Physical Geography case studies


Loma Prieta earthquake

Date and time: 5:04 pm, 17th October 1989 

Magnitude: 6.9 

Location: Loma Prieta, near San Francisco 

Areas affected: Marina district was worst hit. Built on landfill it's soft, sandy soils liquefied, causing buildings and roads to collapse. The Cypress freeway collapsed, causing 42 to 67 earthquake-related deaths.     

1 of 9

Iceland: Eyjafjallajokull volcano

Date: April 2010 

Location: Eyjafjallajokull, Iceland 

Impacts: due to atmospheric circulation, ash clouds from the volcano affected flights over northern Europe for a week 

  • 100 000 flights were cancelled, affecting 10 million people, losing airline capacity was cut by 30%, European capacity by 75% 
  • Impacts of European flight cancellations were felt in Kenya, where 20% of the economy is based on exporting green vegetables and flowers to Europe, costing US$ 1.3 million daily 
2 of 9

Montserrat volcano

The island is part of an arc in the Carribean, formed where the Atlantic Plate subducts beneath the Carribean plate. 

On July 1995 the Soufriere Hills volcano began to erupt ash and dust. Eruptions continued for five years. Pyroclastic flow affected much of the island. Very little lava erupted. The volcano is still active. 

Impacts included:

  • Dozens died: two-thirds of its 11 000 people were evacuated, most permanently
  • The capital was destroyed
  • Two-thirds of houses were buried by ash or flattened 
  • Three-quarters of infrastructure was destroyed 
  • The tourist industry collapsed, causing unemployment
  • Farmland and rainforests were destroyed
  • Young people emigrated leaving an ageing population   
3 of 9

Indian Ocean Tsunami

Date: 26th December 2004


  • The earthquake causing the tsunami was magnitude 9.0-9.3, it caused one of the world's worst disasters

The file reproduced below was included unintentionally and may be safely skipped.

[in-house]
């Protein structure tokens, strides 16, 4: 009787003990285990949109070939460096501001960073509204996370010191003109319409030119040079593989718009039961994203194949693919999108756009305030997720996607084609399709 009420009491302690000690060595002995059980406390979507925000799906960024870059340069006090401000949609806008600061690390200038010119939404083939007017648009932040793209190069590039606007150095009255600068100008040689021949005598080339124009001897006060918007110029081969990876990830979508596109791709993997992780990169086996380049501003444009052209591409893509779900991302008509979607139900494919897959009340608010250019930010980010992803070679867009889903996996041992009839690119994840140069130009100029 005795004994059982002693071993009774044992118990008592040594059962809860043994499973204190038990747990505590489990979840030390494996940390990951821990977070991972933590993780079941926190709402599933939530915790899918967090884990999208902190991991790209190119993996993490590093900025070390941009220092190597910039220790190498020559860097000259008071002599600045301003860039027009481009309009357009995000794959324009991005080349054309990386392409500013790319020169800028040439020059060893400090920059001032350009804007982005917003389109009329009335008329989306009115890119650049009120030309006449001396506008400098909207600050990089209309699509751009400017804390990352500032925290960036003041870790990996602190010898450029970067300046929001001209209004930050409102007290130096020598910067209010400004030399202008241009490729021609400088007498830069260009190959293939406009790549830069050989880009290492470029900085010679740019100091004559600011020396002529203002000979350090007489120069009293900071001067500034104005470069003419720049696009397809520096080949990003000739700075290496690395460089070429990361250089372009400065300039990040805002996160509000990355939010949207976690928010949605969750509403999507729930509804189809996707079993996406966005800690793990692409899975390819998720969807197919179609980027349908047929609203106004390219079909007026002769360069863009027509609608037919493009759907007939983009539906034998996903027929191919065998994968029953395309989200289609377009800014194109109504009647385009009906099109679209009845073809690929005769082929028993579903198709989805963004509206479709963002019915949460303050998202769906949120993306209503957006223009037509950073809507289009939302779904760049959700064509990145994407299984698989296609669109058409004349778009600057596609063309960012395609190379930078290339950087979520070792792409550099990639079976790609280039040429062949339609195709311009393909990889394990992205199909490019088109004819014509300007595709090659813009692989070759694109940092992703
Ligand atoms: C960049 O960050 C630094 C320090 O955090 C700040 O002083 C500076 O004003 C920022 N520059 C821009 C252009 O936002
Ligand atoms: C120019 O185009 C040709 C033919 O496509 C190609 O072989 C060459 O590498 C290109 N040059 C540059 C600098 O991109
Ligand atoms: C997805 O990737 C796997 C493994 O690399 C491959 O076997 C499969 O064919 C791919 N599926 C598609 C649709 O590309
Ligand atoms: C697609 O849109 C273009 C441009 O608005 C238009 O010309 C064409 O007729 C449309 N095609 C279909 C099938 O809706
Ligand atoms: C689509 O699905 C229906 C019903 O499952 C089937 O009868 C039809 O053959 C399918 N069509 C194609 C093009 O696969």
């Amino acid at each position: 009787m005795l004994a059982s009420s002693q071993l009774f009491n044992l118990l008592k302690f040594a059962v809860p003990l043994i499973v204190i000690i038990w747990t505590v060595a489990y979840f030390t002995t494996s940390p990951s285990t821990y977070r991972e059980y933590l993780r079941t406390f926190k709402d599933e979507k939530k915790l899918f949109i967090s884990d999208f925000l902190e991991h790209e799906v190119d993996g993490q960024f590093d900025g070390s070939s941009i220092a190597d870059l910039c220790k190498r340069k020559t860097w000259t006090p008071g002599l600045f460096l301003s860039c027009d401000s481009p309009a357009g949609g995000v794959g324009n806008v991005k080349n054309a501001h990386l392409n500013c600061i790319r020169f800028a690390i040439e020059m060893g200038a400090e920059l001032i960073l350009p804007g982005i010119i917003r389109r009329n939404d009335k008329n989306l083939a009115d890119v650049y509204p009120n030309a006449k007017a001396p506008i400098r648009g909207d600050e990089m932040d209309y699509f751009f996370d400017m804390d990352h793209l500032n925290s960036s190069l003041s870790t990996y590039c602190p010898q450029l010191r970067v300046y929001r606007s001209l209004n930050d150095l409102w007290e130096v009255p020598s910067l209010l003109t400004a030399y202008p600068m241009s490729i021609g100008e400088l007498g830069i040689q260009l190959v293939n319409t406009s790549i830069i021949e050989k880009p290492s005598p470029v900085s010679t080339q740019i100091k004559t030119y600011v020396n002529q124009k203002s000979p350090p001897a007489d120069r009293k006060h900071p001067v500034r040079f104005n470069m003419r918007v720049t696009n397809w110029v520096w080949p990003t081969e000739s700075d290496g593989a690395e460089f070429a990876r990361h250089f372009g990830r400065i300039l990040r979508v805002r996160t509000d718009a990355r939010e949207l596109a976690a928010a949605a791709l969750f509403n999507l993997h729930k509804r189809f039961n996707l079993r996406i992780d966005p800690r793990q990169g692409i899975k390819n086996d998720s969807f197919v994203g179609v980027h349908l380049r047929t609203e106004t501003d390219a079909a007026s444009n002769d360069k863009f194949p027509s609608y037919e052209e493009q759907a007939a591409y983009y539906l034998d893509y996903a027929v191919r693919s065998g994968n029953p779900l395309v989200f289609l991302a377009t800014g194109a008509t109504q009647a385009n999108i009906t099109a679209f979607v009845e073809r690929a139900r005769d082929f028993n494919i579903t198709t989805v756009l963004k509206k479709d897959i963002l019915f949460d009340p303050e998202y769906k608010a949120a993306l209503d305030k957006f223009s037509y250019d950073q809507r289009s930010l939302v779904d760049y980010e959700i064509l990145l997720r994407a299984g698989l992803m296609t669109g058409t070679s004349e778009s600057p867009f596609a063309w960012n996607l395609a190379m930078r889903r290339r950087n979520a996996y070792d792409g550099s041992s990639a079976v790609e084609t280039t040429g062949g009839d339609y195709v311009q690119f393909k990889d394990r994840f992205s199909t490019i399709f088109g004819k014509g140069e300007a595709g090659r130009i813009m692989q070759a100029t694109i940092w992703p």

• Upward thrust lifted the floor of the Indian Ocean by about 15 metres 
  • The Proximity of the epicentre to densely populated communities was significant. The earliest waves stuck Banda Ache, Indonesia and were 17 metres high.
  • The low-lying coastlines of neighbouring countries allowed the tsunami to travel inland 
  • The was no early warning system 
  • Coastal mangroves were destroyed to allow tourist development reducing protection


  • 5 million people were affected in 14 countries 
  • Over 230000 people died 
  • Coastal settlements were devastated 70% of people were killed 
  • Infrastructure was destroyed
  • In Sri Lanka more than 60% of the fishing fleet where destroyed 
  • In Thailand, the tourism industry lost US$ 25 million per month and 120 000 people lost their jobs 
  • The total damage exceeded US$ 10 billion 
4 of 9

Haiti earthquake

Date: 12th January 2010 

Magnitude: 7.0 

  • Haiti is poor with resources spent on reducing poverty not earthquake preparation 
  • High levels of government corruption reduced improvements on infrastructure or living standards 
  • buildings poorly built because of lack of building regulations 
  • Rescue teams found access difficult because of high population density 
  • Few people knew what to do because they had not been prepared for disaster  

Much of the infrastructure was damaged 

  • its ports, main roads and only airport was damaged, preventing aid from arriving increasing death tolls 
5 of 9

Haiti earthquake response

Haiti's recovery 

  • Haiti was still recovering in 2016
  • 13 million was donated but most was controlled by international NGOs were needed for emergency services